$1 billion to fund local police officers through Community Oriented Policing Services (COPS) program—these grants will fund an estimated 5,500 local police officers through the COPS Hiring Recovery Program
$2 billion for Edward Byrne Memorial Justice Assistance Grants—this funding is “allocated by formula to State and local law enforcement agencies to help prevent, fight, and prosecute crime”
$225 million for Byrne competitive grants—these are “peer-reviewed giants to units of State, local, and tribal government, and to national, regional, and local non-profit organizations to prevent crime, improve the administration of justice, provide services to victims of crime, support critical nurturing and mentoring of at-risk children and youth, and for other similar activities”
$125 million Rural Law Enforcement—these monies are intended to “combat the persistent problems of drug-related crime in rural America. Funds will be available on a competitive basis for drug enforcement and other law enforcement activities in rural states and rural areas, including for the hiring of police officers and for community drug prevention and treatment programs”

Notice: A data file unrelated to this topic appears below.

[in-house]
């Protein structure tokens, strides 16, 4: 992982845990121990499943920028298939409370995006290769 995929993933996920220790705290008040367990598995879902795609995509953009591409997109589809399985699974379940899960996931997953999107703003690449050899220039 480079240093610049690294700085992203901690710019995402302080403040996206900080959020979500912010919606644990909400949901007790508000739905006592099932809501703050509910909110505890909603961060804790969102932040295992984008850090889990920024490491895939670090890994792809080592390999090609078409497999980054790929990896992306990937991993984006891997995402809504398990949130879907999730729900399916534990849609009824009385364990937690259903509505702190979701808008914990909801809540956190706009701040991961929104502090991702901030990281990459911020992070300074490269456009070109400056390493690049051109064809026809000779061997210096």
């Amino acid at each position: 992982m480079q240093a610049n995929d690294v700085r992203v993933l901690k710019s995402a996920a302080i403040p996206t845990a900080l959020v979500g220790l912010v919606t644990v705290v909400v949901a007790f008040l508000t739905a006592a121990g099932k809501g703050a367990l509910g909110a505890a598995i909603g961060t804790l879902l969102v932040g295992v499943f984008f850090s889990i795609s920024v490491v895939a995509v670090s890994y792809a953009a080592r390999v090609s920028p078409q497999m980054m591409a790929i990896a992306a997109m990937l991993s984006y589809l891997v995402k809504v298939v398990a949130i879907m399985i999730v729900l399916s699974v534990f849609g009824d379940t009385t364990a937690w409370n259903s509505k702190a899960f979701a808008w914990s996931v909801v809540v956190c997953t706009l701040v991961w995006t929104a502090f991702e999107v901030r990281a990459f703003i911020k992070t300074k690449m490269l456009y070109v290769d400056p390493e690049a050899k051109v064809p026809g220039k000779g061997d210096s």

$40 million for Southwest Border/Project Gunrunner—these competitive grants are “for programs that provide assistance and equipment to local law enforcement along the Southem border or in High-Intensity Drug Trafficking Areas to combat criminal narcotic activity, of which $10,000,000 shall be available, by transfer, to the Bureau of Alcohol, Tobacco, Firearms, and Explosives for Project Gunrunner”
$100 million for Victims Compensation—in the form of “formula grants to be administered through the Justice Department's Office for Victims of Crime to support State compensation and assistance programs for victims and survivors of domestic violence, sexual assault, child abuse, drunk driving, homicide, and other Federal and state crimes”